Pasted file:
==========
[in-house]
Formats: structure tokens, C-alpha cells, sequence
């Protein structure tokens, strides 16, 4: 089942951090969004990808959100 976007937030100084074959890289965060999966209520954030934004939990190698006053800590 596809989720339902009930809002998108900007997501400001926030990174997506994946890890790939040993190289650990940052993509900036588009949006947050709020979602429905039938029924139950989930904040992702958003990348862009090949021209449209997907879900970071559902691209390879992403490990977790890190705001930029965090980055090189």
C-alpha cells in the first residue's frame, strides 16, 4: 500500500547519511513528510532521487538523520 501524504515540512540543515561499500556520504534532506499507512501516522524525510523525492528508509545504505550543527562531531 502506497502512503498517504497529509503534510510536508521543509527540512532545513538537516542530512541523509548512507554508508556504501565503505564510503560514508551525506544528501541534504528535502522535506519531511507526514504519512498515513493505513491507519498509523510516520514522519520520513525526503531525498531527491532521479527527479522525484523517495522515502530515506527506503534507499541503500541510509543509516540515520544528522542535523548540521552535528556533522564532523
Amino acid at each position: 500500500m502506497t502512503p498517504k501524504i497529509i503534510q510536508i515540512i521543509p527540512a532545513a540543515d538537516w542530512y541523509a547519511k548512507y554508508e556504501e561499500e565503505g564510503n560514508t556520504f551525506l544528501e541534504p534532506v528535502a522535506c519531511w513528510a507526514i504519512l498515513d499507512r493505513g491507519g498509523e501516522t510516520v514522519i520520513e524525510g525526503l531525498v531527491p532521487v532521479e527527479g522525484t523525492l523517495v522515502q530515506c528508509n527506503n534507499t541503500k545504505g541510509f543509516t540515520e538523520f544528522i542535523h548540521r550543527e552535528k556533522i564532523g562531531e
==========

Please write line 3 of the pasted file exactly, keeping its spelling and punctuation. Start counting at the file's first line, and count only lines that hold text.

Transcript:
């Protein structure tokens, strides 16, 4: 089942951090969004990808959100 976007937030100084074959890289965060999966209520954030934004939990190698006053800590 596809989720339902009930809002998108900007997501400001926030990174997506994946890890790939040993190289650990940052993509900036588009949006947050709020979602429905039938029924139950989930904040992702958003990348862009090949021209449209997907879900970071559902691209390879992403490990977790890190705001930029965090980055090189």